Secretrebel, in many cases, an elderly person is emotionally fragile, especially considering the myriad health problems they face.  This aunt is in a position of giving up her home and her independence.

I don't know how old you are or if you've ever had close elderly relatives, but imagine that someday you will be in this aunt's position...

BarensMom, I'm afraid I found this post very patronising. Yes, I have elderly relations. I do not lack imagination or compassion. And I have said all along that I don't think Larry should have brought his fiancÚ when she was not welcome.

In this thread I have simply being trying to point out that it is judgemental and unwelcoming to describe Larry's girlfriend as a "total stranger", "not family" and not in a serious relationship (all of which are views that have been expressed in this thread) and for the holiday to be considered 'ruined' by her attendance. It is those views I have been responding to.

But I am now going to bow out of this thread because the imagined viewpoint of an elderly woman moving into assisted living has reached a point of hyperbole that makes it impossible to put any alternative perspective without being characterised as a heartless monster.

I agree with secretrebel completely.

Ditto. I also agree with Perpetua's point that Larry was essentially being shoved between the devil and the deep blue sea, in some ways.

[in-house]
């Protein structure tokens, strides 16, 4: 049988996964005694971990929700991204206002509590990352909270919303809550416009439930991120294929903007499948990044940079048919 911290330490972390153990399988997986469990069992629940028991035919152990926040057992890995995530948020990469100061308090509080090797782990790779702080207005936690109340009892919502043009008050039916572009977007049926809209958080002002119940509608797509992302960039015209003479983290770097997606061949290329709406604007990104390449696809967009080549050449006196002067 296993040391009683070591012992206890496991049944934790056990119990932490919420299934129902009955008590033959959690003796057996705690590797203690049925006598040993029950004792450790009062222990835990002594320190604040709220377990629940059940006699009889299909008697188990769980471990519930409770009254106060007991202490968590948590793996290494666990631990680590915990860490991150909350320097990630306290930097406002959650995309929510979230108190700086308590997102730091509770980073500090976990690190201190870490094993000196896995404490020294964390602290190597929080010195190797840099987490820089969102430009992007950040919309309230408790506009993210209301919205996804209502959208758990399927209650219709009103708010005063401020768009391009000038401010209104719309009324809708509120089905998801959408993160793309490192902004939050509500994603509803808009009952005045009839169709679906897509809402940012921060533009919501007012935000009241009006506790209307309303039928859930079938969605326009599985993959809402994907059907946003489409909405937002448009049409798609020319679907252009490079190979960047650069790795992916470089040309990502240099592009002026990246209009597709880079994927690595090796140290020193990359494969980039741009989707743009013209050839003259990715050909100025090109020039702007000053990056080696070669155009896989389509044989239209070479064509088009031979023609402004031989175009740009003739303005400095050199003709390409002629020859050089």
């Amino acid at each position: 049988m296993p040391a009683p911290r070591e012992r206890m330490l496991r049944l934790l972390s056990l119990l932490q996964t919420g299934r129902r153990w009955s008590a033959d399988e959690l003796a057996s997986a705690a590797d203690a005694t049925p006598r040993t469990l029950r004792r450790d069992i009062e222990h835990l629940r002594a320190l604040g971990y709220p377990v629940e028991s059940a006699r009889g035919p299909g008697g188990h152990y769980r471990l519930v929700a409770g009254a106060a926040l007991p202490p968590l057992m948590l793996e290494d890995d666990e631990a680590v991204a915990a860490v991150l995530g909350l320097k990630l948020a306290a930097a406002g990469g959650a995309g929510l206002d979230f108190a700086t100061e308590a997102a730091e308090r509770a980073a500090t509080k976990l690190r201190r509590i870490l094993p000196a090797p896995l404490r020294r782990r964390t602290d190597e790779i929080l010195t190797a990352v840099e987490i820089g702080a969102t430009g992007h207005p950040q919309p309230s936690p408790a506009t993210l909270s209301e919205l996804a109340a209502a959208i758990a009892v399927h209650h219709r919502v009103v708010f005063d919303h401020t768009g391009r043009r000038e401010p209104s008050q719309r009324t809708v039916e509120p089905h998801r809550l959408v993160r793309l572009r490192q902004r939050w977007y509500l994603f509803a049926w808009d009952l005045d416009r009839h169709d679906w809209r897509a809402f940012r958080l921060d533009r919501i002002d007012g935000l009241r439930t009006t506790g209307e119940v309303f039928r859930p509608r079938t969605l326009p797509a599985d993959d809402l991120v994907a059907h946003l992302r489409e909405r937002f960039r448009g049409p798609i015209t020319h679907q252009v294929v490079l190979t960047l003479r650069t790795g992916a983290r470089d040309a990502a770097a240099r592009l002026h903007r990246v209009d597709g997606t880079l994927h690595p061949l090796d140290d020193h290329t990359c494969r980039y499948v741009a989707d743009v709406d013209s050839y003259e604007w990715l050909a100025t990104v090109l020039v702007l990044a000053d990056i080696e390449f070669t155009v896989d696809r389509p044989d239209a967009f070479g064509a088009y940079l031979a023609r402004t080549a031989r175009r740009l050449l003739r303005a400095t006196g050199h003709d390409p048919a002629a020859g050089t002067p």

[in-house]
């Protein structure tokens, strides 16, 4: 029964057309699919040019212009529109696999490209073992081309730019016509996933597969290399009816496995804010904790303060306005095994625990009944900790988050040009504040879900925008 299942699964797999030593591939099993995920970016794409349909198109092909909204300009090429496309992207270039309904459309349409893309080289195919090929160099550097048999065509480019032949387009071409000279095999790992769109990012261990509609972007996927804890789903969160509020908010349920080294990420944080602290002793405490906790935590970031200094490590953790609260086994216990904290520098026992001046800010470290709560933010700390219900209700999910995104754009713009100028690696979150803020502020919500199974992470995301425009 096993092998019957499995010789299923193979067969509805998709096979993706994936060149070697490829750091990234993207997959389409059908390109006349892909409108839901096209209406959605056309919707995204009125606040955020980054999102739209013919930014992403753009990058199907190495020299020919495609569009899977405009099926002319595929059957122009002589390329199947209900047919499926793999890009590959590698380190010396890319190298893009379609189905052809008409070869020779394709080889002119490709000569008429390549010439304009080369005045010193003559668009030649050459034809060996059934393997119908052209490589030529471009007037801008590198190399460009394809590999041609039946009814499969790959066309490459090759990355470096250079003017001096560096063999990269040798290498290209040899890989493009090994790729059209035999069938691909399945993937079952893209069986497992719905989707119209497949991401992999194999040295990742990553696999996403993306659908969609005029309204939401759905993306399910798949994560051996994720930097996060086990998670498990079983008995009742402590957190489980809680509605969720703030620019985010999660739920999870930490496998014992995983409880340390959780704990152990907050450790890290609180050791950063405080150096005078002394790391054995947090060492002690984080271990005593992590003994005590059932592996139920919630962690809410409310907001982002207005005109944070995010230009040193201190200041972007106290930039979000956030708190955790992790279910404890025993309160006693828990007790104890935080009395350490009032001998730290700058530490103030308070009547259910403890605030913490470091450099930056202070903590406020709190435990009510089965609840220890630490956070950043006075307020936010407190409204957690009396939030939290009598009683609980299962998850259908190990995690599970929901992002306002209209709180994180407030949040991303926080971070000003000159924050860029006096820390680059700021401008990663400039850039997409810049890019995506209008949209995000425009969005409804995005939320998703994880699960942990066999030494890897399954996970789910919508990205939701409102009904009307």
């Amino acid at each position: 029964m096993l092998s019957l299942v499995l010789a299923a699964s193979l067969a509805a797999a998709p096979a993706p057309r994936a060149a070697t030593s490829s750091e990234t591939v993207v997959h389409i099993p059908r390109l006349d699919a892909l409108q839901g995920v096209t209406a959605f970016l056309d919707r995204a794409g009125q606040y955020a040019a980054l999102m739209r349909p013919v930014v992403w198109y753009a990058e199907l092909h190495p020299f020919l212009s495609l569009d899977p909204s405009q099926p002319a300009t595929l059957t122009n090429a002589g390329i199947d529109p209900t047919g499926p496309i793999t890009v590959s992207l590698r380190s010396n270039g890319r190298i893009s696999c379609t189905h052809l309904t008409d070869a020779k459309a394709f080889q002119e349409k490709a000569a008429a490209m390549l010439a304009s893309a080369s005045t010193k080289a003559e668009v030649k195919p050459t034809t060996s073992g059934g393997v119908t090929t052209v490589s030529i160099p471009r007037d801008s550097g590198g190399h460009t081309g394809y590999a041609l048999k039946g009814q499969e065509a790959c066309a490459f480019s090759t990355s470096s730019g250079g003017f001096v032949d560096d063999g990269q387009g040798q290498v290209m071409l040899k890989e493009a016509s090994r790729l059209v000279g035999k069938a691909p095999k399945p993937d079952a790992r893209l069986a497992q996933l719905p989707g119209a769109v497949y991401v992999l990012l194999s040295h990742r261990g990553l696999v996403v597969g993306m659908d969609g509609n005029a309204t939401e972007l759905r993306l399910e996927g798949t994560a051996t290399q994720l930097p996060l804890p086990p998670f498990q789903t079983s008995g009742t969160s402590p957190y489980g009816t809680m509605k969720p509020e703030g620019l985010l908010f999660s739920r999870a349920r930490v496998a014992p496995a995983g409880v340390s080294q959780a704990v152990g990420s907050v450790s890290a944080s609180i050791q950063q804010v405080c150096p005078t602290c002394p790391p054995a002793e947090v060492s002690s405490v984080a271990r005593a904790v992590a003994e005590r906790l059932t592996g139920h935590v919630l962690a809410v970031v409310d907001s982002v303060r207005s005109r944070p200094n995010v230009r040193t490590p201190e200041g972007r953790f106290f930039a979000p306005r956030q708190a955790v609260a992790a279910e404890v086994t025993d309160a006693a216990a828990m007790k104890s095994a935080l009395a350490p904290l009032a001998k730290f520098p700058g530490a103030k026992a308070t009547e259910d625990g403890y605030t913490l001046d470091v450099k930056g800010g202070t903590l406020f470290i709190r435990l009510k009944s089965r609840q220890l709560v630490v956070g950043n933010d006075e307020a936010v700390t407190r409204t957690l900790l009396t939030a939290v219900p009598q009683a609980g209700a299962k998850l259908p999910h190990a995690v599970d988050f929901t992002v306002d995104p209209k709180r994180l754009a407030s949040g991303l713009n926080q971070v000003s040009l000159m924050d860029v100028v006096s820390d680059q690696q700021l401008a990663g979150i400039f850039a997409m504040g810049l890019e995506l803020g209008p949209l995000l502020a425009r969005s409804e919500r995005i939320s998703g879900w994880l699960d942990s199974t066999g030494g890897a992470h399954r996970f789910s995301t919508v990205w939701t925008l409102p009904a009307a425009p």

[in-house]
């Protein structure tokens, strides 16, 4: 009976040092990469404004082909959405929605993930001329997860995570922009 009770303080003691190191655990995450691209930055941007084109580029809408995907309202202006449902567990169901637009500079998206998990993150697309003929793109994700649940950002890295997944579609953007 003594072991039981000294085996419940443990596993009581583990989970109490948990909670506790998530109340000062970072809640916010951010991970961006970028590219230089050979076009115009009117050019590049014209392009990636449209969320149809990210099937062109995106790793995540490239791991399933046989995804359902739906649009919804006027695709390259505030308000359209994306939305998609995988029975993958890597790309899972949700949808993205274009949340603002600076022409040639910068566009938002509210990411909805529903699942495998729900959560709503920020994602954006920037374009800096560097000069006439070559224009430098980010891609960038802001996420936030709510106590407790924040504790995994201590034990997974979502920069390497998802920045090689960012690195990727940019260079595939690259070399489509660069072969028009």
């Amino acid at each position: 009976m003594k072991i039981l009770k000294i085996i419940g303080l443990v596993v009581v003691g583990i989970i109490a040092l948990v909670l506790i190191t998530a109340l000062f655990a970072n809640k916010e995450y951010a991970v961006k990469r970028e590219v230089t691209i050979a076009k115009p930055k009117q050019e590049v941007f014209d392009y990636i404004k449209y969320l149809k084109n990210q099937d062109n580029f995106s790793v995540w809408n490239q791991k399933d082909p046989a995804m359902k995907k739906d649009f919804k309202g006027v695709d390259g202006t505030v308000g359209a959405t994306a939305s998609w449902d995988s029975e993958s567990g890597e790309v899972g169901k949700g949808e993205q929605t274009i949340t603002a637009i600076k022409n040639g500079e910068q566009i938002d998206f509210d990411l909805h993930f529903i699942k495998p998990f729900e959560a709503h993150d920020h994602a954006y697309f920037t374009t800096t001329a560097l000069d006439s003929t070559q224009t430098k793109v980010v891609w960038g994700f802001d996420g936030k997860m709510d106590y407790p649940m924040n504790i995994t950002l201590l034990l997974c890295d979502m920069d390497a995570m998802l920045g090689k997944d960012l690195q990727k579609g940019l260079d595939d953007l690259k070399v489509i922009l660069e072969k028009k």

Larry can't bring the GF (and we all agree that he was rude to bring her, uninvited), and Larry probably can't realistically bow out, because it's 'Aunt's last thanksgiving'. I can see how that could be difficult for Larry, if the GF can't go to another celebration.

There's a lot of hyperbole going on here, and a lot of conjecture. What do we know?

1) Larry was asked to not bring his GF. We do not know the length of the relationship ('new' can mean virtually anything), whether or not she is usually included, and whether or not the 'no GF/BF' rule affected anybody apart from Larry.

2) Larry brought his GF. We don't know whether that 'ruined' thanksgiving, and we certainly do not know the mind of a lady who none of us have ever met.


That's it.

Larry could be a serial womaniser who brought some girl he picked up in a bar last night, and aunt could have had a breakdown in the pantry.

Larry could have a serious GF, who he has been seeing for almost a year, and who is usually included but was excluded from this event specifically. Aunt could have rolled her eyes and got somebody to pull up an extra chair.

I could go on. The point is, we don't know anything other than the facts I bolded. Yes, Larry was rude to bring the GF, but he's not necessarily a heinous, old-lady-upsetting monster. Or maybe he is. None of us knows!



VorFemme

  • Super Hero!
  • ****
  • Posts: 12623
  • Strolls with scissors! Too tired to run today!
Re: The SPECIFICALLY not-invited guest (who was brought along, nonetheless)
« Reply #172 on: December 16, 2013, 10:08:01 AM »
Secretrebel, in many cases, an elderly person is emotionally fragile, especially considering the myriad health problems they face.  This aunt is in a position of giving up her home and her independence.